KUALA LUMPUR: The statement that Barisan Nasional (BN) component parties would be unable to object to amendments to the Syariah Courts (Criminal Jurisdiction) Act (Act 355) once the relevant bill is taken over by the Federal Government is baseless.
MCA vice-president Datin Paduka Chew Mei Fun, in lashing out at Umno Supreme Council member Datuk Ahmad Maslan, said this was because the bill, currently a Private Member’s Bill, has not been taken over by the government.
“Secondly, even if there is the possibility that the bill will be approved, it still has to get the consensus in the Cabinet and also BN.
“Therefore, it is my view that this statement by the International Trade and Industry deputy minister is baseless and I disagree with it,” she told reporters at the Parliament lobby yesterday.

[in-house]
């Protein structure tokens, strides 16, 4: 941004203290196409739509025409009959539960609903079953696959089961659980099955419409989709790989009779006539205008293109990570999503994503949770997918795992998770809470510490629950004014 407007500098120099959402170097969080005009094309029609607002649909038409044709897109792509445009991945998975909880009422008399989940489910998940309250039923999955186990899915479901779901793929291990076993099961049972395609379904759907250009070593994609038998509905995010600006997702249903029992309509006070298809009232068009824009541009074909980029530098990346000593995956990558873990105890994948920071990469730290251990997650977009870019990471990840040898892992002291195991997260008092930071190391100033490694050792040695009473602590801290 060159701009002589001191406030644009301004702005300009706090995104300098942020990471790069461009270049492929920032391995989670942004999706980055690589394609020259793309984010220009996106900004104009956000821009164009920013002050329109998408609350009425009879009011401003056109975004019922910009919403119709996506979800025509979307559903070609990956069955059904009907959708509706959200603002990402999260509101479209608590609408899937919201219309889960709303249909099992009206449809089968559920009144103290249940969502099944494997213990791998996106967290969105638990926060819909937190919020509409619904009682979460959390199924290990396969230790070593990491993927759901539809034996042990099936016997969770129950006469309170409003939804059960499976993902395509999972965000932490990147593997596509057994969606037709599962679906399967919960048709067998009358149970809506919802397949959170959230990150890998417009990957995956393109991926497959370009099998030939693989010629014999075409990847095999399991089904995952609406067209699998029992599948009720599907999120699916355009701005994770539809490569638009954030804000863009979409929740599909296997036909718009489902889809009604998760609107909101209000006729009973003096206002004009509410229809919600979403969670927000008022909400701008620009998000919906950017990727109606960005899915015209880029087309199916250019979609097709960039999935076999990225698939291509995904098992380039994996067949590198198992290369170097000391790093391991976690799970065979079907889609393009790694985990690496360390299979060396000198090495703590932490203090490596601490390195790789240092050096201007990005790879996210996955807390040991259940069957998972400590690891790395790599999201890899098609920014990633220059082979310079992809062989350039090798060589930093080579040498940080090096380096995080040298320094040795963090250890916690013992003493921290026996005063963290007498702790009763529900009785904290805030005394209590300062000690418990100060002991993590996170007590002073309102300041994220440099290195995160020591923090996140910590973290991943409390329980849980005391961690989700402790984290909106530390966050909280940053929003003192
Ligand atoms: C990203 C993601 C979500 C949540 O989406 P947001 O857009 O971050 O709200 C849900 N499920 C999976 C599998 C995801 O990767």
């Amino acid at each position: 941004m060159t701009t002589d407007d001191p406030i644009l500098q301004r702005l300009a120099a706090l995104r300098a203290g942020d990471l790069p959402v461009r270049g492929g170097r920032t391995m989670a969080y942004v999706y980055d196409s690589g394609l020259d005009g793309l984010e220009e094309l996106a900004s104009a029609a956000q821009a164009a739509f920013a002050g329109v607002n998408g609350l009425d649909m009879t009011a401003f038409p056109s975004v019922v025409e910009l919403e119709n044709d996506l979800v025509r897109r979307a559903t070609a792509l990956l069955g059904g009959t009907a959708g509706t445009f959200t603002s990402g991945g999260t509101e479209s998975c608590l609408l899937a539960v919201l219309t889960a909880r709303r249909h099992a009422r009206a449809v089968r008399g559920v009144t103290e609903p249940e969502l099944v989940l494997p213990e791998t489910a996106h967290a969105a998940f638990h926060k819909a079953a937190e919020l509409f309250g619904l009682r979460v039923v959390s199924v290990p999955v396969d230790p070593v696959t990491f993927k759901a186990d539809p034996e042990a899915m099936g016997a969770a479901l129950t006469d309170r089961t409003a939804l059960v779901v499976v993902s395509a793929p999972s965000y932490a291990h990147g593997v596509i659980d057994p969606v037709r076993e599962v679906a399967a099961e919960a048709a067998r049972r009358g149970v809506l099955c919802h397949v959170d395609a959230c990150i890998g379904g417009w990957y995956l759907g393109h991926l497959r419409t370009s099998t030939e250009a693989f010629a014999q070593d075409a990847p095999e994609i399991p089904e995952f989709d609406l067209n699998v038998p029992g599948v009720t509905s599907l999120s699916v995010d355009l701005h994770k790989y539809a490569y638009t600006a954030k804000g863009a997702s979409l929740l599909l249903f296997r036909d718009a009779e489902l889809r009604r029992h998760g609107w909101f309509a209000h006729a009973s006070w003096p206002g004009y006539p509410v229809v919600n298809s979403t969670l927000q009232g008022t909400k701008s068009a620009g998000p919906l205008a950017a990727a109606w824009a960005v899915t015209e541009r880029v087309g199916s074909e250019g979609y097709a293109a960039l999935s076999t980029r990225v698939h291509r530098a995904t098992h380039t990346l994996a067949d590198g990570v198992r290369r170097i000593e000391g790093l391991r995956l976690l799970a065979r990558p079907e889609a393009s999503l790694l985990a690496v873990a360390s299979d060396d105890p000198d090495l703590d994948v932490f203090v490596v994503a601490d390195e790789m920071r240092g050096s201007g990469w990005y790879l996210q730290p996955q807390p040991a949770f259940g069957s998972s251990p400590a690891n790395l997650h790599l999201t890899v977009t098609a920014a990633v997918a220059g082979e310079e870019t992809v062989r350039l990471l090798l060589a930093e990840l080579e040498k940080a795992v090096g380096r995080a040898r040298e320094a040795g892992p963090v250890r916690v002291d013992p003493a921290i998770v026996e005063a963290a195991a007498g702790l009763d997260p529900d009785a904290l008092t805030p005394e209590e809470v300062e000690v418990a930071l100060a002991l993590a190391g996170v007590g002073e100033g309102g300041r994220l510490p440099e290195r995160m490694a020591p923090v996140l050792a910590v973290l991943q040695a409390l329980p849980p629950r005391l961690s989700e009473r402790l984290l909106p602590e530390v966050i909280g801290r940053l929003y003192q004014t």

Chew, who is also Deputy Women, Family and Community Development Minister, stressed that they must go through present processes and procedures, which is through the Cabinet and BN.
“You cannot jump the queue on this one,” she said when asked to comment on the statement by Ahmad Maslan.
Ahmad Maslan had reportedly said that BN component parties would be compelled to support the bill, when it is taken over by the government.
Various political parties and social movements have called for lawmakers to reject the Private Member’s Bill, which they claim will make way for the implementation of Islamic corporal punishment.
Minister in the Prime Minister’s Department Datuk Seri Jamil Khir Baharom had reportedly said the tabling of the Private Member’s Bill by Pas president Datuk Seri Hadi Awang is geared towards further strengthening the existing Syariah law.
He has said that the amendment will increase the number of punishments in the Syariah Court which has not been reviewed for many years.
Among the penalties which will be amended include whipping of not more than six times, fine not exceeding RM5,000 and jail term of not more than three years.
He had said the motion was not aimed at introducing a new law as propagated by certain quarters, and that it will also not directly affect non-Muslims.
-New Straits Times